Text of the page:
The short-run benefits of "spin-control" and cover-ups and not trusting the people to be able to deal with the truth are ultimately overcome by the long-term costs. The breakdown in order that the lies were intended to prevent comes anyway. Without integrity, there is disintegration and no amount of "law" will create the living, active "order" that is desired.

This is why the US Army Leadership Field Manual core doctrine stresses character and integrity as the pivotal factors in success. It is not "obvious" that is is true, but it's increasingly clear that all "learning organizations" will ultimately come to the same realization - that integrity is not something that's just nice or a "core value" - it's the actual requirement for organzational cohesion and integration that will survive and continue to perform under duress.

The fight for integrity is as much a front-line of homeland security as missile defense. More so, because if we lose that fight, the missiles won't have much left to be defending.

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Wednesday, November 15, 2006

The Center for Inquiry-Transnational

Speakers at the National Press Club presented new initiatives by the Center for Inquire-Transnational, according to an article in today's Washington Post. I'll summarize the article here and go on below to comment on the philosophy.

Think Tank Will Promote Thinking
Advocates Want Science, Not Faith, at Core of Public Policy

By Marc Kaufman
Washington Post Staff Writer
Wednesday, November 15, 2006; A19

Concerned that the voice of science and secularism is growing ever fainter in the White House, on Capitol Hill and in culture, a group of prominent scientists and advocates of strict church-state separation yesterday announced formation of a Washington think tank designed to promote "rationalism" as the basis of public policy.

The brainchild of Paul Kurtz, founder of the Center for Inquiry-Transnational, the small public policy office will lobby and sometimes litigate on behalf of science-based decision making and against religion in government affairs.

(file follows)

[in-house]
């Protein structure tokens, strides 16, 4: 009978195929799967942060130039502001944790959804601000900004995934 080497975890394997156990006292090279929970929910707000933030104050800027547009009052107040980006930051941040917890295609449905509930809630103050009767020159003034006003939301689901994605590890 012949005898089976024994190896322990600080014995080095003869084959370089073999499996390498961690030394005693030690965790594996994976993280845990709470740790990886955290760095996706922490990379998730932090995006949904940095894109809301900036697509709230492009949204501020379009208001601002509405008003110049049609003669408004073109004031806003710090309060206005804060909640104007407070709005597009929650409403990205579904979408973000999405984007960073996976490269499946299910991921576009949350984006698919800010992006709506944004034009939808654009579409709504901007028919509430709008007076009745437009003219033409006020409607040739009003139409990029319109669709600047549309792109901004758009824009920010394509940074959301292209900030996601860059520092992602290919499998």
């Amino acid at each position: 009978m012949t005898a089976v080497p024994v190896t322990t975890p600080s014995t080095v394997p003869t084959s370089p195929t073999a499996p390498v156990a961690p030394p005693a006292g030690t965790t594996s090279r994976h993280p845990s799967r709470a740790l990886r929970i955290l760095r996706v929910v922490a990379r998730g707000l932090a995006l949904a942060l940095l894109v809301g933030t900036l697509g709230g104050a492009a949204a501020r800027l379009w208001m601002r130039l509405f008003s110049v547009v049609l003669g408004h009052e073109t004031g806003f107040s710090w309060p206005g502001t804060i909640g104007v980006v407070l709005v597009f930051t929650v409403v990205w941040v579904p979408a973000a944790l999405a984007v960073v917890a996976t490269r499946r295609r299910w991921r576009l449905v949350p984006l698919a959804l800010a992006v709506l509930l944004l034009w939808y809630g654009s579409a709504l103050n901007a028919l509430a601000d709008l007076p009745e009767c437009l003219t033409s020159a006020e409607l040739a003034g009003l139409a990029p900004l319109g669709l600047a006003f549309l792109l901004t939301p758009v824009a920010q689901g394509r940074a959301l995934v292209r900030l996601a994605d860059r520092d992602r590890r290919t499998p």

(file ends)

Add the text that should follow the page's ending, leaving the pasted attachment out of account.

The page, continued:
The announcement was accompanied by release of a "Declaration in Defense of Science and Secularism," which bemoans what signers say is a growing lack of understanding of the nature of scientific inquiry and the value of a rational approach to life.

"This disdain for science is aggravated by the excessive influence of religious doctrine on our public policies," the declaration says. "We cannot hope to convince those in other countries of the dangers of religious fundamentalism when religious fundamentalists influence our policies at home."

"Unfortunately, not only do too many well-meaning people base their conceptions of the universe on ancient books -- such as the Bible and the Koran -- rather than scientific inquiry, but politicians of all parties encourage and abet this scientific ignorance," reads the declaration, which was signed by, among others, three Nobel Prize winners.

Kurtz, ...said the methods of science,..., "are being challenged culturally in the United States today as never before."

Several speakers also had strong words for the media, ...

Lawrence M. Krauss, an author and theoretical physicist at Case Western Reserve University, said the scientific community has done a "poor job" of explaining its logic and benefits to the public....

The goals of the new group are to establish relationships with sympathetic legislators, provide experts to give testimony before Congress, speak publicly on issues when they are in the news, and submit friend-of-the-court briefs in Supreme Court cases involving science and religion. The Center for Inquiry-Transnational, a nonprofit organization, is funded by memberships.

My analysis of that:

There are at least three hypotheses in contention in the policy arena:
1) All religion is bunk and should be replaced by science
2) All science is bunk and should be replaced by religion
3) Science and religion are compatible

The "Center for Inquiry - Transnational" seems to be firmly in position #1.

Position #2 is subdivided into incompatible parts by actually being
2) All science (and also your religion) is bunk and should be replaced by (my) religion.